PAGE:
infield

[in-feeld]
noun
1.
Baseball.
a.
the diamond.
b.
the positions played by the first baseman, second baseman, third baseman, and shortstop, taken collectively.
c.
the infielders considered as a group (contrasted with outfield ).
2.
Track, Horse Racing. the area enclosed by a track.
3.
Agriculture.
a.
the part of the land of a farm nearest the farmhouse.
b.
land regularly tilled. Compare outfield ( def 3 ).

Origin:
1600–10; in-1 + field

Dictionary.com Unabridged
Based on the Random House Dictionary, © Random House, Inc. 2014.
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Collins
World English Dictionary
infield (ˈɪnˌfiːld)
 
n
1.  cricket Compare outfield the area of the field near the pitch
2.  baseball
 a.  the area of the playing field enclosed by the base lines and extending beyond them towards the outfield
 b.  Compare outfield the positions of the first baseman, second baseman, shortstop, third baseman, and sometimes the pitcher, collectively
3.  agriculture
 a.  the part of a farm nearest to the farm buildings
 b.  land from which crops are regularly taken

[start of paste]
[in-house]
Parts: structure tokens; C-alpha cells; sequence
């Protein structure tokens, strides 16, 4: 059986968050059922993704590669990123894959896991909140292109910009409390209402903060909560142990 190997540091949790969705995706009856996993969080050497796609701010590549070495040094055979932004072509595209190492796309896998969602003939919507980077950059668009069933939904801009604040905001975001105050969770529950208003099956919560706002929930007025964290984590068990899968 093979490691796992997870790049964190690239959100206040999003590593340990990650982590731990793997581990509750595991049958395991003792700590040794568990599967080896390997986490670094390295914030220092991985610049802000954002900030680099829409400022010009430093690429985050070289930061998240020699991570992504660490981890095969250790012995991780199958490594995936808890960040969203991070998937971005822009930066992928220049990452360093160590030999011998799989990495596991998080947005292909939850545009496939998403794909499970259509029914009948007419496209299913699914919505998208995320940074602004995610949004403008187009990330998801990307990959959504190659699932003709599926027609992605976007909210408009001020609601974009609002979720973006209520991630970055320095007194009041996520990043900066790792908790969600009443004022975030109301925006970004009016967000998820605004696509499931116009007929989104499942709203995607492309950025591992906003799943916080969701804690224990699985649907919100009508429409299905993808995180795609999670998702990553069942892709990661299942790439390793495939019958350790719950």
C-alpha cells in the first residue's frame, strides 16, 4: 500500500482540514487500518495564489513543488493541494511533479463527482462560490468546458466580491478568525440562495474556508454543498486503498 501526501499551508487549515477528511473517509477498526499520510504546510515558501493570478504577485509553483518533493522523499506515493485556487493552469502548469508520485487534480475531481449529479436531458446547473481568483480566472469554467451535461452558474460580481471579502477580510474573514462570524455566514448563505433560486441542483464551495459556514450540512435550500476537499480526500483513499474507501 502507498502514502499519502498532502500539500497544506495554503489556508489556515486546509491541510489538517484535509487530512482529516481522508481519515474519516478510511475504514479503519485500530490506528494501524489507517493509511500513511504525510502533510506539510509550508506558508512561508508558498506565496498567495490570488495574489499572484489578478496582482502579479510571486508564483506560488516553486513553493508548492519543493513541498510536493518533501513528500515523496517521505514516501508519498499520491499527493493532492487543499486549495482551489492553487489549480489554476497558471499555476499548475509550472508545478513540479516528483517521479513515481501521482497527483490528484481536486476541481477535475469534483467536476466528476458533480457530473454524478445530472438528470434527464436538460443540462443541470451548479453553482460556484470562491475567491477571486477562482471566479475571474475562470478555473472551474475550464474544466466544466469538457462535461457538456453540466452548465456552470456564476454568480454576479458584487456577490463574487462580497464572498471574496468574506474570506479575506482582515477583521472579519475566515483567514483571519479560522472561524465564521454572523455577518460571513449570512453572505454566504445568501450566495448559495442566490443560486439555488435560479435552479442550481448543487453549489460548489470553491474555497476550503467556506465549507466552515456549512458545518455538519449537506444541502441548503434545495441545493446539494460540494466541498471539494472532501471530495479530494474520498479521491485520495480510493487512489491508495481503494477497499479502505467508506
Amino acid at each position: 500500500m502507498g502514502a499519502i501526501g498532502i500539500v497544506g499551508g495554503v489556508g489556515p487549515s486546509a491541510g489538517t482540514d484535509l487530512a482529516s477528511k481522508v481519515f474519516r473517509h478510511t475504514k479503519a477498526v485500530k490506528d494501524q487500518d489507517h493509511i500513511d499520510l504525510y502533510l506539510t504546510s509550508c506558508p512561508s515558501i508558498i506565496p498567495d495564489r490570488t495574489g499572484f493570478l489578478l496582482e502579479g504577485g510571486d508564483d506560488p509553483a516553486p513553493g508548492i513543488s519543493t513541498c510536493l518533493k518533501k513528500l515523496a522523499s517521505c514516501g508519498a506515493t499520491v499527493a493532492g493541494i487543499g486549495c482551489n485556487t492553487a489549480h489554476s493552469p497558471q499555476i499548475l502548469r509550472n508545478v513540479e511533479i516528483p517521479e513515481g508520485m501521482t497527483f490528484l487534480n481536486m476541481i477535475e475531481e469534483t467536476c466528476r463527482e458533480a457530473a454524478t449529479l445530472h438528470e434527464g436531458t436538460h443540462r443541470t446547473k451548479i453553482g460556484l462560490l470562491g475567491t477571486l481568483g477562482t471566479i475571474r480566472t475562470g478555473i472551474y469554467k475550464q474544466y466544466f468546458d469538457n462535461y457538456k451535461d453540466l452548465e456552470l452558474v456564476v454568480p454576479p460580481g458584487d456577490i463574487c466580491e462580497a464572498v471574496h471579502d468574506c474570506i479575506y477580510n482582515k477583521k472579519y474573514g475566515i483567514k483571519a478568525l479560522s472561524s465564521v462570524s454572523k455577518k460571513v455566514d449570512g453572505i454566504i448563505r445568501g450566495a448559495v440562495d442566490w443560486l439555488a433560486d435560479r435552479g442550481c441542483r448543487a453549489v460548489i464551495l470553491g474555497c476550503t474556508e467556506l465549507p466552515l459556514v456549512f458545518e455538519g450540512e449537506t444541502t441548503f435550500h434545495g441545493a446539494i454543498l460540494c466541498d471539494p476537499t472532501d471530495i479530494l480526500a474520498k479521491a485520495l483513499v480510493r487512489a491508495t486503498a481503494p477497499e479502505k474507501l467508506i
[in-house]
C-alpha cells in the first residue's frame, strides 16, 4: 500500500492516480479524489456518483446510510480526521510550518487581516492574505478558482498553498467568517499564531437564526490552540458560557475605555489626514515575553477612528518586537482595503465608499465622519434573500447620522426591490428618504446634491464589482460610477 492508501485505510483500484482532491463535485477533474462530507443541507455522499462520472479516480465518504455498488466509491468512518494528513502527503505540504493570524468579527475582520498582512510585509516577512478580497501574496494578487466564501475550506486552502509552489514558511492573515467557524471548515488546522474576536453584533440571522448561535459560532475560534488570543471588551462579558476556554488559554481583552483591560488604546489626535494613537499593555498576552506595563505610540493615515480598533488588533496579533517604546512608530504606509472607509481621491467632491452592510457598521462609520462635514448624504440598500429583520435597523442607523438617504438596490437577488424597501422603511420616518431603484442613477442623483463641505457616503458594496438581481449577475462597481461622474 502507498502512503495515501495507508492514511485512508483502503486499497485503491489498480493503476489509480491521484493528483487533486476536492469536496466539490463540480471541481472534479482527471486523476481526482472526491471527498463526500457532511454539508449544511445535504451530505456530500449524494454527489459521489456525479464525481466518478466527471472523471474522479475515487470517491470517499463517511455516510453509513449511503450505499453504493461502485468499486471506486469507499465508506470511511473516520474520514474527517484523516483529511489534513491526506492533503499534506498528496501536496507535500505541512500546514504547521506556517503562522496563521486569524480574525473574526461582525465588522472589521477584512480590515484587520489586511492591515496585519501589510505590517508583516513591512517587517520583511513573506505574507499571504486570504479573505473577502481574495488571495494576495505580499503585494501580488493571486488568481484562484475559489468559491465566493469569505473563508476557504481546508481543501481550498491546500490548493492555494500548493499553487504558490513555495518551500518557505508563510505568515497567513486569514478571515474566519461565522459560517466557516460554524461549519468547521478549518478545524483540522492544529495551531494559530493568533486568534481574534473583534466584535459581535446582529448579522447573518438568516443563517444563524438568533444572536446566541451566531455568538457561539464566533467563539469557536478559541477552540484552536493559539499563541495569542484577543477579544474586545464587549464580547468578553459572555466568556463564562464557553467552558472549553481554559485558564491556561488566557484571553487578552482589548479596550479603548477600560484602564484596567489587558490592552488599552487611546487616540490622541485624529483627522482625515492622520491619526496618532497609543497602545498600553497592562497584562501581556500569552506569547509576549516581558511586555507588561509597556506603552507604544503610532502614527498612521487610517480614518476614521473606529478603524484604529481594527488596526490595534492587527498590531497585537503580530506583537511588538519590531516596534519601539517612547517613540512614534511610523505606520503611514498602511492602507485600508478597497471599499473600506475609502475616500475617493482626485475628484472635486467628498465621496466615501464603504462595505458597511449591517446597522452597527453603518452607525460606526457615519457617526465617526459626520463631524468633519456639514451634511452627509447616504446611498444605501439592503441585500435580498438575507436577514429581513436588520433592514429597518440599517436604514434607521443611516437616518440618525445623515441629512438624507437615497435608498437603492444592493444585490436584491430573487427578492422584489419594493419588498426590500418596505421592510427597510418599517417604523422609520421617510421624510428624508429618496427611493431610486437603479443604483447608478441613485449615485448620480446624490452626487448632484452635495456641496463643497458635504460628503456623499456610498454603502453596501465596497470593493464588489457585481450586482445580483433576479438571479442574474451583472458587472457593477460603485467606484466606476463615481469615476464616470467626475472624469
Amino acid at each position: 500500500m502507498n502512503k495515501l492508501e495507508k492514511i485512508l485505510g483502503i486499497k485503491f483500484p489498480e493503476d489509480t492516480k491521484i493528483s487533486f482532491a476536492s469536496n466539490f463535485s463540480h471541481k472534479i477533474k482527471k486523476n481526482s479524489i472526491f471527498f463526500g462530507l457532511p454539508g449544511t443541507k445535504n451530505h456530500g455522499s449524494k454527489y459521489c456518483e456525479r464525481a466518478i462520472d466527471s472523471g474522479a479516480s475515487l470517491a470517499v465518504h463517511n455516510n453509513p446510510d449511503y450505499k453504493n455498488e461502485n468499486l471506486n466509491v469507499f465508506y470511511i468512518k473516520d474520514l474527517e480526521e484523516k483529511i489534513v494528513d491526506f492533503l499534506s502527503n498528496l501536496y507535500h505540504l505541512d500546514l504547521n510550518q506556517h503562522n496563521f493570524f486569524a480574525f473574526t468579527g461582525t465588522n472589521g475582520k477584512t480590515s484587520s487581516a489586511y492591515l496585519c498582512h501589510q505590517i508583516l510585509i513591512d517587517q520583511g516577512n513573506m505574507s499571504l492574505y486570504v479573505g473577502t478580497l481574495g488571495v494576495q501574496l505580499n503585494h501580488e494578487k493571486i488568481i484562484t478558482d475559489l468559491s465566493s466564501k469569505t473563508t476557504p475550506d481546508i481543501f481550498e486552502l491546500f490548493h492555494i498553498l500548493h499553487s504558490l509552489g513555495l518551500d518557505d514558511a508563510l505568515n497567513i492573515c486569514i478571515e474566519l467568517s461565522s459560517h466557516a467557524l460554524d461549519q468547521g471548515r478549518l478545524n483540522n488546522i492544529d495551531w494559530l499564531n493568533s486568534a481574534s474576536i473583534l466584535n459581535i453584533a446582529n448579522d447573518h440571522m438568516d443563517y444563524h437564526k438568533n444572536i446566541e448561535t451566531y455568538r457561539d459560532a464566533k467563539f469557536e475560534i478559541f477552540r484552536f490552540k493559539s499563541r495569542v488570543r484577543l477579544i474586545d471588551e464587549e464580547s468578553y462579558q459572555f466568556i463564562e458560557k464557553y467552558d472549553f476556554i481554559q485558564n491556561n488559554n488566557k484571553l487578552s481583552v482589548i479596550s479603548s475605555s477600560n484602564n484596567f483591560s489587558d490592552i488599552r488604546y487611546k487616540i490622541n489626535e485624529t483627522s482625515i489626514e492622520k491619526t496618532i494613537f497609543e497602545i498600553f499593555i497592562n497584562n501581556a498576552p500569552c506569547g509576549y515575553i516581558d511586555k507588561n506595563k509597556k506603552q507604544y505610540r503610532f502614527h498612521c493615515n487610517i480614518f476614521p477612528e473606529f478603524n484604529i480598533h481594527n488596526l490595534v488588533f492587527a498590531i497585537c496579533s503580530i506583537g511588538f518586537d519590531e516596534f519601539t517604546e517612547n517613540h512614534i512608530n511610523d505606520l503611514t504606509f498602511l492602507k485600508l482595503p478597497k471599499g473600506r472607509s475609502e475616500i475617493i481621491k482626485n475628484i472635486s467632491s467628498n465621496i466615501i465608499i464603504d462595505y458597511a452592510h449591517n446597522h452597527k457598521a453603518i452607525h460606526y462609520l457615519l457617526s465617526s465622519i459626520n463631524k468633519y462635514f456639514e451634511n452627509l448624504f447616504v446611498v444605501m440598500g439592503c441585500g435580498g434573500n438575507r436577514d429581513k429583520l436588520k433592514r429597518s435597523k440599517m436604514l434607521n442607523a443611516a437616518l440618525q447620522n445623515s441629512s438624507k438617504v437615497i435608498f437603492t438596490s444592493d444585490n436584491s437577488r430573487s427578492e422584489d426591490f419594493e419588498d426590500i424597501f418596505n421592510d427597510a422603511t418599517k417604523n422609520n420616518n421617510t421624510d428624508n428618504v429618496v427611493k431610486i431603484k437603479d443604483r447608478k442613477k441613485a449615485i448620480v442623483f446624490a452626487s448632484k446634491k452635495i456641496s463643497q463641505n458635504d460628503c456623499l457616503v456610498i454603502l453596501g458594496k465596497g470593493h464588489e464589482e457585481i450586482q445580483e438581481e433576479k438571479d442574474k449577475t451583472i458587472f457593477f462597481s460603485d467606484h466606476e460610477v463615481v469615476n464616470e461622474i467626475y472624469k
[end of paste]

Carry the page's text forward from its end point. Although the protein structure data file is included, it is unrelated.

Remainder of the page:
Collins English Dictionary - Complete & Unabridged 10th Edition
2009 © William Collins Sons & Co. Ltd. 1979, 1986 © HarperCollins
Publishers 1998, 2000, 2003, 2005, 2006, 2007, 2009
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Etymonline
Word Origin & History

infield
1733, "the land of a farm which lies nearest the homestead," from in + field. Baseball diamond sense first attested 1867.
Online Etymology Dictionary, © 2010 Douglas Harper
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Example sentences
We have only had radio a century, so our signals have not even left the infield
  yet.
Then, as he enters the infield and climbs into an idling bulldozer, the
  children's chatter turns to squeals.
Plenty of tracks off on-site campgrounds, either in the infield or in the
  surrounding area.
Ideally, they can find a right-handed hitter to play the outfield or the
  infield corners.
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